I went to take out my accordion but Neil kept kind of pacing around and we looked at each other and said, “Why don’t we try this song and see what it sounds like with two electrics?” And we put on our electric guitars. I used my ’52 goldtop for that and, sure enough, there was a ragged kind of beauty that spoke more as a Crazy Horse production.
Those great songs, you can treat them a lot of different ways. For songs like “Green Is Blue,” where it’s gotta have some intimacy and Neil’s on piano, I picked up an electric guitar and turned my amp down quite a bit. Rather than an acoustic, I wanted to have a big space. I believe I used my Black Falcon for that and a much quieter amp. So the space for this beautiful haunting song is one of my favorites in a long, long time. It's just one of my favorites that Neil did in Winnipeg and the song floored me.
“Rainbow of Colors” was a waltz and, again, you could do it with an acoustic guitar and dobro or lap steel or accordion or piano, but we started approaching everything with the two electric guitars whenever we could and it kept the album a little more of a true Crazy Horse record. You know, you can’t force every song into that, but we found that the songs really lend themselves to that and there was more of a kind of celebratory, rough vibe to them than doing the traditional acoustic approach and that served us well throughout.
“She Showed Me Love” is a great example of a classic Crazy Horse long jam. We had a lot of logistical stuff where we wanted to play live and we didn’t want to use earphones. We weren’t trying to play loud for the sake of it, but, you know, you want to push the amp a little bit and get the vibe and sometimes we had trouble getting Neil’s vocal over the band, because we were using a PA in the room.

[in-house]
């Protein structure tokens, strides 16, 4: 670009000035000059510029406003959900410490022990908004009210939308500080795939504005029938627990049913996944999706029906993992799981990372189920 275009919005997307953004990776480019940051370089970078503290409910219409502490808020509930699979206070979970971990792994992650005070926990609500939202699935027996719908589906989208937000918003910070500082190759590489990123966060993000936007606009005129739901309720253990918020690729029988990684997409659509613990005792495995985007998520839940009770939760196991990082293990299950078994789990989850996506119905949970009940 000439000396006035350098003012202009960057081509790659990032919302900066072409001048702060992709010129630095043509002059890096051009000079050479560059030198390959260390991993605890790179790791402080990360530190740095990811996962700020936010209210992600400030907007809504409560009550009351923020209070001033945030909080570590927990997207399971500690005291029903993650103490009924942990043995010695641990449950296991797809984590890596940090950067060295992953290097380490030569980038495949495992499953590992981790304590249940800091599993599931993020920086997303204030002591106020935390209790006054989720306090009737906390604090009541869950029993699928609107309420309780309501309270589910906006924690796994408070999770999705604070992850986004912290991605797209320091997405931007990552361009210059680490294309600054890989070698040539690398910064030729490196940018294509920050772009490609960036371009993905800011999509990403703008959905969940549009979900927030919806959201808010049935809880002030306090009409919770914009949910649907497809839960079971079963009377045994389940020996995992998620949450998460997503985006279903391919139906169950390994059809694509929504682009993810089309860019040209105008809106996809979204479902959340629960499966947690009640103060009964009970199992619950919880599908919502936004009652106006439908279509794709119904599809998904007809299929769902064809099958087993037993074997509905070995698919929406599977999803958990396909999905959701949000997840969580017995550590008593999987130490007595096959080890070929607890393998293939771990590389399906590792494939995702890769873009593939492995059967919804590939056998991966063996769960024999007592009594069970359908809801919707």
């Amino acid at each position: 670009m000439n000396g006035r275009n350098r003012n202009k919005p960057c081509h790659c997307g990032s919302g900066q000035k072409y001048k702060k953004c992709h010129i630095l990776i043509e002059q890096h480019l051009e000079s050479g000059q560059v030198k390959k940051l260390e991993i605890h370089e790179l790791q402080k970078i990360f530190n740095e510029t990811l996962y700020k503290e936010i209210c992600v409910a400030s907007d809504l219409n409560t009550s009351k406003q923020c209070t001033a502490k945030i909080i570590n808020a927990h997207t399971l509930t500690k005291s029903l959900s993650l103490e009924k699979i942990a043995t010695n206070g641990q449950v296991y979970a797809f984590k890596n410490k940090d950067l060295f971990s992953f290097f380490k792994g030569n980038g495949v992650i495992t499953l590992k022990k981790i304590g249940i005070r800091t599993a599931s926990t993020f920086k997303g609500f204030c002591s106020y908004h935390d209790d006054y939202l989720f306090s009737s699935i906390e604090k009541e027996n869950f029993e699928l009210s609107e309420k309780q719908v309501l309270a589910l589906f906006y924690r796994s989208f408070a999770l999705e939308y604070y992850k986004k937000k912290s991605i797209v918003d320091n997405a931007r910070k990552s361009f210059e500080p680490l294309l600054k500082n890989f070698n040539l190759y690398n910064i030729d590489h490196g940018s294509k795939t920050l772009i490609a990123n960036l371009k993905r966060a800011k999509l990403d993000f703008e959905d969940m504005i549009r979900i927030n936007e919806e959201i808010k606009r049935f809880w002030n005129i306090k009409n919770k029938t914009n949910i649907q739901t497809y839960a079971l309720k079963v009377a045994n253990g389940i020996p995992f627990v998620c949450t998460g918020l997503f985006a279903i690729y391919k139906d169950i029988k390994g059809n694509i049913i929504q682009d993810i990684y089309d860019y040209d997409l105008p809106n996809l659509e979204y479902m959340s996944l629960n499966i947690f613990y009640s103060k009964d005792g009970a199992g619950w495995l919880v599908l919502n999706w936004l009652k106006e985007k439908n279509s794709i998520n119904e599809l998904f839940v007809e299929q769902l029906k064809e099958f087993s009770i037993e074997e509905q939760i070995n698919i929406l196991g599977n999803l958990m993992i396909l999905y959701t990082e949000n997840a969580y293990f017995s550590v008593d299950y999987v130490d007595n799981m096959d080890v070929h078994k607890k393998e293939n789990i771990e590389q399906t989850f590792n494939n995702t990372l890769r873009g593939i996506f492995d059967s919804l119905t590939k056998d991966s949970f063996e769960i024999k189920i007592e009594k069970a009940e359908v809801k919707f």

They were pretty long days, and I remember, one night, we’d had a good day. We were kind of fried but we decided, let’s get set up for “She Showed Me Love.” Let’s get everything positioned so tomorrow when we come in, we’ve got the bugs out of the way and we can play. So we did that. When we got to the point where we were ready, for a change, Neil’s microphone didn’t feedback—we were playing pretty loud. He sang a great vocal on the whole body of the tune. I’m still in rehearsal mode, getting ready for the session tomorrow, but down in it with the guys. Next thing you know, we get into this nice groove and it goes on for 14 minutes. Nobody wanted to stop. We kind of got into that headspace where you’re teenagers in the basement and you’re just having fun playing with each other.
When he came in the next day, we thought, we’ll see where we left off, and we listened to it. It was a very organic kind of democratic recording, but when everyone had opinions, eventually, of course, it fell to Neil and he was like, “Man, I don’t know if we need to play it again. I’m not sure yet. Let’s hear it again.” That led to realizing we’ve got the take, when we thought we were just making sure we were happy with the setup.
There’s really amazing sounds on the album.
Another thing, this is a hoot: Ten years ago I had both hips replaced—too much basketball on city courts and too many backflips off the trampoline, jumping off stacks and risers. So, I took up tap dancing as a hobby. It’s playing drums with your feet. So I got this demo for “Eternity,” and at the end of every verse, Neil goes, "Clickety-clack, clickety-clack, ooh,” like a train rattling over the rails. When I heard the demo, I was in my kitchen making coffee. I started tap dancing. I just got a kick out of it. I mentioned I brought my tap board just for the hell of it and told Neil that story. At the session, Neil goes, “You know what, let’s start with ‘Eternity,’ and Nils is gonna be tap dancing. He’s going to be on the platform. So plug it in and dial it in.”
Neil got a track that he loved and a vocal that was live and it wasn’t cut to a click. So he said, “I know it’s a little weird, but I want to play live to my vocal and piano. I’m going to play live vibes.” Neil was there with this beautiful, big vibe thing plugged in. Billy and Ralphie on bass and drums, I was in right in front of the drum kit with my tap board. Right out of the gate, we started the sessions with me on my first tap-dancing session with Neil Young and Crazy Horse. I just thought, “This is what the band’s about. You get excited, you have an idea, you don’t keep it a secret, and next thing you know, Neil calls it out and we do it.”